I stroll into my local supermarket for my weekly visit (my option locally is only Coles or Woolworths). I see that there are two forms of fruit juice that I can buy. Looking closer at the juice on the shelf I soon realise that there is a reconstituted product whereas the fresh product is refrigerated in another area of the supermarket (i.e. the two products are stored differently according to the nature of the product). I also notice that the labelling for the reconstituted versus fresh product are different. There are best before dates stated on the fresh juice as it is a perishable product.
Extra-virgin being the fruit juice of the olive is a perishable product but isn't treated differently according to the retailer (like juice is). Extra-virgin olive oil is the freshest & best when it's young (like fresh juice). Extra-virgin olive oil is not refined nor has it gone through any type of chemical treatment compared to other oils.
However, when I look at the olive oil terminology used …. labelling is very vast. Terms like Pure, light, extra light, extra virgin, virgin and pomace are used without any consistency. No wonder why confusion exists. Many of these terms including Pure, Light & Extra Light are not permitted in European countries.
I also notice that some extra-virgin olive oils state they are certified whereas many of the imported oils don't have any certification, best before dates, manufacturing dates, year of production nor anything that gives a consumer any inkling as to the quality of the oil in the bottle. Colour is not an indication of quality either.
Also, another observation is the price between extra-virgins is vastly different where imported product is going for a supposed bargain price at the moment whereas a certified product is more. How is it possible to have such a gap in the product, price and description? Is this an indicator of misleading & deceptive conduct? The cheaper the oil the cheaper the product inside the container?
If we look at food compliance in terms of olive oil the government definition is lacking in that all edible oils (standard 2.4.1) are deemed to be the same. How can an extra-virgin olive oil be the same as any other refined oil on the supermarket shelf? Also, according to the Australian food code any processing that changes the free fatty acid composition of an oil is meant to be declared on the label. Whereby fruit juice can be ‘reconstituted’ or in olive oil terms can be ‘refined’. Many oils which are refined don’t seem to carry this process declaration either (which is current law).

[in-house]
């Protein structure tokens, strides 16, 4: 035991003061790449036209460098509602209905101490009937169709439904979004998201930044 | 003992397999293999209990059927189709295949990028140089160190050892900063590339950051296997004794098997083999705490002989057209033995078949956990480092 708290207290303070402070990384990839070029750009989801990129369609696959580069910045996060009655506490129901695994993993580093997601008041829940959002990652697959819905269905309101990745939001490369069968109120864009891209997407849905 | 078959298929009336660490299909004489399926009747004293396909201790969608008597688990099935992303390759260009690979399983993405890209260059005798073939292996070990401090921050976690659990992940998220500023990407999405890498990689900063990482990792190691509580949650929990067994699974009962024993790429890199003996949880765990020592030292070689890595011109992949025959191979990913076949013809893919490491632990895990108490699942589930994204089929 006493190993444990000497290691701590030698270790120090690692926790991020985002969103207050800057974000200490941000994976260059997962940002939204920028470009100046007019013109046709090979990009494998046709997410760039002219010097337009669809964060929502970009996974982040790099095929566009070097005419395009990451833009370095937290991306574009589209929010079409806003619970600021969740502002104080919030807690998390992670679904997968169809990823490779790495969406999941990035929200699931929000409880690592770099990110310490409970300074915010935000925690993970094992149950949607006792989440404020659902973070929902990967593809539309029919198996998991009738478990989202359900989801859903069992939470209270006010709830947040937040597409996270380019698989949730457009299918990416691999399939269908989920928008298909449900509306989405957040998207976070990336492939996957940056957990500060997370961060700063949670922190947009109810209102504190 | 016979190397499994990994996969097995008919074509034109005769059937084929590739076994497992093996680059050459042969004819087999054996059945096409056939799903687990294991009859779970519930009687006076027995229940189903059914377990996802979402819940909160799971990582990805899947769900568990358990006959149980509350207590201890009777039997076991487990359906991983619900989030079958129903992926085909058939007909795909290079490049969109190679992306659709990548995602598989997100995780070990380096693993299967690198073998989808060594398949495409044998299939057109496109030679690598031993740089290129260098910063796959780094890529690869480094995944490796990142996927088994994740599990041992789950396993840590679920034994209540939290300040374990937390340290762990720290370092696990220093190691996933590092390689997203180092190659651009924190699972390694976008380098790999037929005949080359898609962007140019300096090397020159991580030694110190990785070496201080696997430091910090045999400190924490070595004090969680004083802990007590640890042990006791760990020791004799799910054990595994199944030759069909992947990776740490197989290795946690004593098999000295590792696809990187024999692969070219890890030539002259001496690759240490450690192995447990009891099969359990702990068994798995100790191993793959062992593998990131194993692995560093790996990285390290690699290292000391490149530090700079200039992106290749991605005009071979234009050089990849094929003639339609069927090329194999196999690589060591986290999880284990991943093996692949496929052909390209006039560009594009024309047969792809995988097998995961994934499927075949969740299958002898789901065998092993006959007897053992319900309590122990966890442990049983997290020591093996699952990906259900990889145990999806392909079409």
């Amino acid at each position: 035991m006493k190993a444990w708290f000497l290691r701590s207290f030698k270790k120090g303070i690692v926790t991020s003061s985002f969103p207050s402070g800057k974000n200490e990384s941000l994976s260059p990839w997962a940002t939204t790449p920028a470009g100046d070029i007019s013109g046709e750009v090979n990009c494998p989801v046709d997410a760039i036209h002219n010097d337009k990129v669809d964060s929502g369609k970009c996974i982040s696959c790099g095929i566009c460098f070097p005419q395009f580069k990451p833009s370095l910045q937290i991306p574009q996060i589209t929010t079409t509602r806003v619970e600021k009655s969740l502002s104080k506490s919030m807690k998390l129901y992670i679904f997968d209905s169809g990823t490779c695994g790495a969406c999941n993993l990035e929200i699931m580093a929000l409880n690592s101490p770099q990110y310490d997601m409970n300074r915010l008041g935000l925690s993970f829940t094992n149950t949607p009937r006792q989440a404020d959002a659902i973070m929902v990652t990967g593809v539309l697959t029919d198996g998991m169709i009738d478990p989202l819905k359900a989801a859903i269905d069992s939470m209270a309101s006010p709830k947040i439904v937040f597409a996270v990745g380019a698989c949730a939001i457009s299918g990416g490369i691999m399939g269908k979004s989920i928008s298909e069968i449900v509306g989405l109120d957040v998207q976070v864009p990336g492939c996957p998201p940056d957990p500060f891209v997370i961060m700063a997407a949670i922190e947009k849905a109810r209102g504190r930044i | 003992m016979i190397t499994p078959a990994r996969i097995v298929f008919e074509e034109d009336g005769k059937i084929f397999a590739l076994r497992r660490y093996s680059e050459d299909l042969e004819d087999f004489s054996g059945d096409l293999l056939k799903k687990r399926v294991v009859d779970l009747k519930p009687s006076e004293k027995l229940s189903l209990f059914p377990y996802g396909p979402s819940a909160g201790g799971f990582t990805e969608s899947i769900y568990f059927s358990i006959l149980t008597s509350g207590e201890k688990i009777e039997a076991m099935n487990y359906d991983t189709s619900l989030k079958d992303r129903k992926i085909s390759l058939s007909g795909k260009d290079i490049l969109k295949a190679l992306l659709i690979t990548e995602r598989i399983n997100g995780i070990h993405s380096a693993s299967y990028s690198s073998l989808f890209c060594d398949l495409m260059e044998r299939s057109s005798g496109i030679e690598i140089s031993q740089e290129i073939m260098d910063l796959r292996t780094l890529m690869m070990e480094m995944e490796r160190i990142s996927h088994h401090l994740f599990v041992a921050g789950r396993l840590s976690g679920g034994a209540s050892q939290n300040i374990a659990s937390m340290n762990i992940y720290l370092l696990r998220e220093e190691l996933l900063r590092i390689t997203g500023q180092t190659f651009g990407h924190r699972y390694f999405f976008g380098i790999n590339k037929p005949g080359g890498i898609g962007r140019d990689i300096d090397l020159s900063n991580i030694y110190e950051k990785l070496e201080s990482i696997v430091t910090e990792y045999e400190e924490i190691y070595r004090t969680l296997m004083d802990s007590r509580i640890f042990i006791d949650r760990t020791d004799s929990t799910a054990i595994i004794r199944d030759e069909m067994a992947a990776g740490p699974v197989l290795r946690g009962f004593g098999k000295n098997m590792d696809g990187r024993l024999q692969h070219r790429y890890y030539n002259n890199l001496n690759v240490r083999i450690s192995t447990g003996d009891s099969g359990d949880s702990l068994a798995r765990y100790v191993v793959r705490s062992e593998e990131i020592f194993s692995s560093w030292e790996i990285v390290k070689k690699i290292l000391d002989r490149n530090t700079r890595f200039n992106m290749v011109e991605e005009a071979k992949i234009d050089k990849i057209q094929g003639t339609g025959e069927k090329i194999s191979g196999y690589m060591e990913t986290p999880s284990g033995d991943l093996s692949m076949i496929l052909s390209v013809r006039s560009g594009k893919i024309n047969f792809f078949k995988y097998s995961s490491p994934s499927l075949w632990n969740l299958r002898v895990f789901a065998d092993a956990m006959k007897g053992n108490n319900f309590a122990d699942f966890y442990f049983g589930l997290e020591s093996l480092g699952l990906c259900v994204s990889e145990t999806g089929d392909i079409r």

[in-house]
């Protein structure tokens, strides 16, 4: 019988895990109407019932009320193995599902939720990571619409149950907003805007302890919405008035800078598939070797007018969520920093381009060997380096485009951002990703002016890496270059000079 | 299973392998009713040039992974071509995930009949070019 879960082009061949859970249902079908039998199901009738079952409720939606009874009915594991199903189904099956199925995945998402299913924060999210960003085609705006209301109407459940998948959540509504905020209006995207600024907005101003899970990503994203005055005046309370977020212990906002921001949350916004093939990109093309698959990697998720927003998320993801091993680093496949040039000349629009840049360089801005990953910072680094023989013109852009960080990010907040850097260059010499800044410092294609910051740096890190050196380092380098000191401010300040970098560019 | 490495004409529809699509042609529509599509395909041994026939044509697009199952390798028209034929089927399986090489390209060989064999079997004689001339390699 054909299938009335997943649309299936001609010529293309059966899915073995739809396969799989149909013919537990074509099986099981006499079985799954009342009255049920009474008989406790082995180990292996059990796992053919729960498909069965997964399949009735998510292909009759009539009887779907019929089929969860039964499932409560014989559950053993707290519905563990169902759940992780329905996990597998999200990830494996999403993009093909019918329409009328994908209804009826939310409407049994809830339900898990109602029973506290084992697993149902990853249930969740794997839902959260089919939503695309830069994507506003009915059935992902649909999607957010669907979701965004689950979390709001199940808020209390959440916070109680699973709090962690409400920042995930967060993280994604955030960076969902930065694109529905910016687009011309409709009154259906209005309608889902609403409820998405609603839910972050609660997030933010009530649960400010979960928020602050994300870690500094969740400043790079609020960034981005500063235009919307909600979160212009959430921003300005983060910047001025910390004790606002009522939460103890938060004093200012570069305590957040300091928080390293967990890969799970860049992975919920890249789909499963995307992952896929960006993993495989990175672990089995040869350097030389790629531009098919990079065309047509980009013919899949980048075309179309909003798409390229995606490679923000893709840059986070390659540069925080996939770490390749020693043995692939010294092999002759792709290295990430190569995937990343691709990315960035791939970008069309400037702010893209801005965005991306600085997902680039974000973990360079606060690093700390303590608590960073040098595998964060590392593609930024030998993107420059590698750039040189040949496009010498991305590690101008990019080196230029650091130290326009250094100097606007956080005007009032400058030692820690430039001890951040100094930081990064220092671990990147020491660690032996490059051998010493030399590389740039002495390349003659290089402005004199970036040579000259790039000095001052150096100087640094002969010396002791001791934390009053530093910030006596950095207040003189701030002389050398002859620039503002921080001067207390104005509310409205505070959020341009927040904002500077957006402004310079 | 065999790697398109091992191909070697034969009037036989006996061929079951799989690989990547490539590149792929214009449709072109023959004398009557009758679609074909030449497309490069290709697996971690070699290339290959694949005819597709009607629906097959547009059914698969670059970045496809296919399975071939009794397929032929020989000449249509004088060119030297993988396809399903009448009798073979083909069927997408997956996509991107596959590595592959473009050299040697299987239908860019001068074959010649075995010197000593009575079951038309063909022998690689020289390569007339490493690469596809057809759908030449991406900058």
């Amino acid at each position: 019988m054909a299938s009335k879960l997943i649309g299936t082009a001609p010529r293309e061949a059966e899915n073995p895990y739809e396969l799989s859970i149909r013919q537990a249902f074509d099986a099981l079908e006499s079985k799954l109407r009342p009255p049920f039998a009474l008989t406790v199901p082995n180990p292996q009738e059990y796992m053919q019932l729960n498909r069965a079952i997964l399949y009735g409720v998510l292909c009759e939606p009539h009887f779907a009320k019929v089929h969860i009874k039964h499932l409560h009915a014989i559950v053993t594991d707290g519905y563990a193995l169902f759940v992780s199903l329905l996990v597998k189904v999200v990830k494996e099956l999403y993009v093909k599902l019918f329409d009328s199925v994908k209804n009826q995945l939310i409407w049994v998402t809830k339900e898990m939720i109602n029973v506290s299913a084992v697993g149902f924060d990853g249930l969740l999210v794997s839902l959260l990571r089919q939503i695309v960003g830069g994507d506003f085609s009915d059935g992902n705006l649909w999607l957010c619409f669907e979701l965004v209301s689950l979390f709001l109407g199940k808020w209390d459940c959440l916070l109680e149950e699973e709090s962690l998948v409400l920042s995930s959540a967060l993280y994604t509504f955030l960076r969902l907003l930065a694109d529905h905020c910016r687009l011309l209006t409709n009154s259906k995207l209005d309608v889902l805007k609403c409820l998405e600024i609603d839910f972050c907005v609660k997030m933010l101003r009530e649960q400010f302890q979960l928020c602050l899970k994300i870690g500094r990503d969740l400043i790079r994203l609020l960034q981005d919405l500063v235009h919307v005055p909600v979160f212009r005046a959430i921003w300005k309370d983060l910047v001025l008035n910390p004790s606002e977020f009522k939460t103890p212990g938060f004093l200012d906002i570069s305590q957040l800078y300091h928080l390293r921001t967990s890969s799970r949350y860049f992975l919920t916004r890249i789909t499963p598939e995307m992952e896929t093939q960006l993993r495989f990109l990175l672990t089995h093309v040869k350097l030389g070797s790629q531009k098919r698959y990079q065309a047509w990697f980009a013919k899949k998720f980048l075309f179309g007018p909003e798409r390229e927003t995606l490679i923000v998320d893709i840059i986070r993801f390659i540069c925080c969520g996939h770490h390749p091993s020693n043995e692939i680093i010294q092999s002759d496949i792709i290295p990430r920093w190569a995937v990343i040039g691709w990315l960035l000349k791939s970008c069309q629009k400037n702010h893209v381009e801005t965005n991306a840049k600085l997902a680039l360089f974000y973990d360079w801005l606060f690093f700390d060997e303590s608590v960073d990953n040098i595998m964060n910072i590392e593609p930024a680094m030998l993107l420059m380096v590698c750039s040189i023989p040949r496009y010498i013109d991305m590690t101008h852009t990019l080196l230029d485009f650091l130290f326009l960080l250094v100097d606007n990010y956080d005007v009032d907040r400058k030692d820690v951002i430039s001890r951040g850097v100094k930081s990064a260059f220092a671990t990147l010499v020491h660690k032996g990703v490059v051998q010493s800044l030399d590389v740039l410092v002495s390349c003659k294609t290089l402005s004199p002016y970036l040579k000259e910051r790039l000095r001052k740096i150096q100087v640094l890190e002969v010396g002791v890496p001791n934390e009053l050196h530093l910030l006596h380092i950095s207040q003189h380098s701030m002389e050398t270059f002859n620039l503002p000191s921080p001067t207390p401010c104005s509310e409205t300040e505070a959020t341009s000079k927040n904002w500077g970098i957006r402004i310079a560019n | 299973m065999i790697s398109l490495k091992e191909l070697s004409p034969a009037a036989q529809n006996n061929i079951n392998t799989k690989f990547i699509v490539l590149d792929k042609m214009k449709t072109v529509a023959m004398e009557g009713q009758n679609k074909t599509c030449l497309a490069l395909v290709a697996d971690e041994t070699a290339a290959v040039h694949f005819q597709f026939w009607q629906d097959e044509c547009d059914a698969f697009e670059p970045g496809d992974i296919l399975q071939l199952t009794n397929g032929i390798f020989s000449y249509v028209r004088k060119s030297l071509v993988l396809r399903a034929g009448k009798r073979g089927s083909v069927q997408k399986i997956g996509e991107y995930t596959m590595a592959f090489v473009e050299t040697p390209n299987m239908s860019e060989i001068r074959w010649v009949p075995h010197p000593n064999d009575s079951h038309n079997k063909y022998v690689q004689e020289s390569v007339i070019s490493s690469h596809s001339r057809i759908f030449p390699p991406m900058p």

In 2009, during the previous investigations by ACCC had referred the old International Olive Council standard for olive oil and olive pomace oils. This standard is quite lacking in testing criteria to determine adulteration in oils and many other parameters. Whereby if we take the example of DNA testing for police in criminal investigations, this new form of testing revolutionised the way in which evidence was handled and certainly brought accuracy and efficiency into determining evidence that was able to be used in cases to prove certain crimes.
If we look at the recent Australian standard (AS5264-2011) which was released in July of 2011 this is regarded as a form of DNA testing for the olive industry. Without it fraud will exist and continue to undermine honest producers. This standard is looking to be adopted in many other countries where the same fraud exists there because the international olive Council standard, in my opinion, is not adequate.
As a consumer because you cannot see the quality of the oil physically in the bottle the government technically is abrogating either retailers who possibly are treating nor storing the product in the correct manner and/or who are buying product which is already old and/or is not what is stated on the label and is possibly adulterated (i.e. you may not even be buying olive oil). The government continues to allow consumers to be misled.
Many consumers don't know what real extra-virgin tastes like because this type of fraud has existed in the industry ever since olive oil has been sold in Australia. Thereby, paving the way for consumers who have been traditional in buying their brands of olive oil may not have ever tasted a true extra virgin product. This is very sad to say!
In 2009 the ACCC also stated they needed more tools to be able to deal with this matter in a proper way. Government had supported the Australian Olive Association by way of a grant towards the development of the Australian Standard. When the Australian standard was approved all associated government agencies were on the board of the approval of the standard and are fully aware of the scientific reasons why the standard was needed.
I believe it is the government's role to stepup to the mark and mandate the standard to determine the rules and stop misleading and deceptive practices from happening within the industry. It's no wonder why Richard Whiting said “were all taking a bath”.
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